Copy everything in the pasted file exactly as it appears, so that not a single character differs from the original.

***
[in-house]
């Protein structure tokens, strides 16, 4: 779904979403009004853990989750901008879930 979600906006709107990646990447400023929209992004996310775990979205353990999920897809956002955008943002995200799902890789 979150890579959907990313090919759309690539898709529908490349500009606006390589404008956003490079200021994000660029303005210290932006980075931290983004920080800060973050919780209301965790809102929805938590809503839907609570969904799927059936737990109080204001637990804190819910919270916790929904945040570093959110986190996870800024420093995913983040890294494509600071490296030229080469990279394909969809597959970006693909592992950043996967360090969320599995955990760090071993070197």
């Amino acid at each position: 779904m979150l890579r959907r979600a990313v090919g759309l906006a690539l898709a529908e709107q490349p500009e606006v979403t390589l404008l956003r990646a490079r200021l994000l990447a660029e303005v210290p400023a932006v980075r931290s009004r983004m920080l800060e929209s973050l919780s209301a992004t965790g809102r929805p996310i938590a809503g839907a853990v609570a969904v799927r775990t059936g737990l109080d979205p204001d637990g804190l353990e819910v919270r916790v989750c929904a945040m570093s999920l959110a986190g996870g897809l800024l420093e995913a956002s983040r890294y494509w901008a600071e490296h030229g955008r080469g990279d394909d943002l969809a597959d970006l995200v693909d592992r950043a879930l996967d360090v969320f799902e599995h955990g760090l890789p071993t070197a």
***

[in-house]
């Protein structure tokens, strides 16, 4: 779904979403009004853990989750901008879930 979600906006709107990646990447400023929209992004996310775990979205353990999920897809956002955008943002995200799902890789 979150890579959907990313090919759309690539898709529908490349500009606006390589404008956003490079200021994000660029303005210290932006980075931290983004920080800060973050919780209301965790809102929805938590809503839907609570969904799927059936737990109080204001637990804190819910919270916790929904945040570093959110986190996870800024420093995913983040890294494509600071490296030229080469990279394909969809597959970006693909592992950043996967360090969320599995955990760090071993070197």
């Amino acid at each position: 779904m979150l890579r959907r979600a990313v090919g759309l906006a690539l898709a529908e709107q490349p500009e606006v979403t390589l404008l956003r990646a490079r200021l994000l990447a660029e303005v210290p400023a932006v980075r931290s009004r983004m920080l800060e929209s973050l919780s209301a992004t965790g809102r929805p996310i938590a809503g839907a853990v609570a969904v799927r775990t059936g737990l109080d979205p204001d637990g804190l353990e819910v919270r916790v989750c929904a945040m570093s999920l959110a986190g996870g897809l800024l420093e995913a956002s983040r890294y494509w901008a600071e490296h030229g955008r080469g990279d394909d943002l969809a597959d970006l995200v693909d592992r950043a879930l996967d360090v969320f799902e599995h955990g760090l890789p071993t070197a």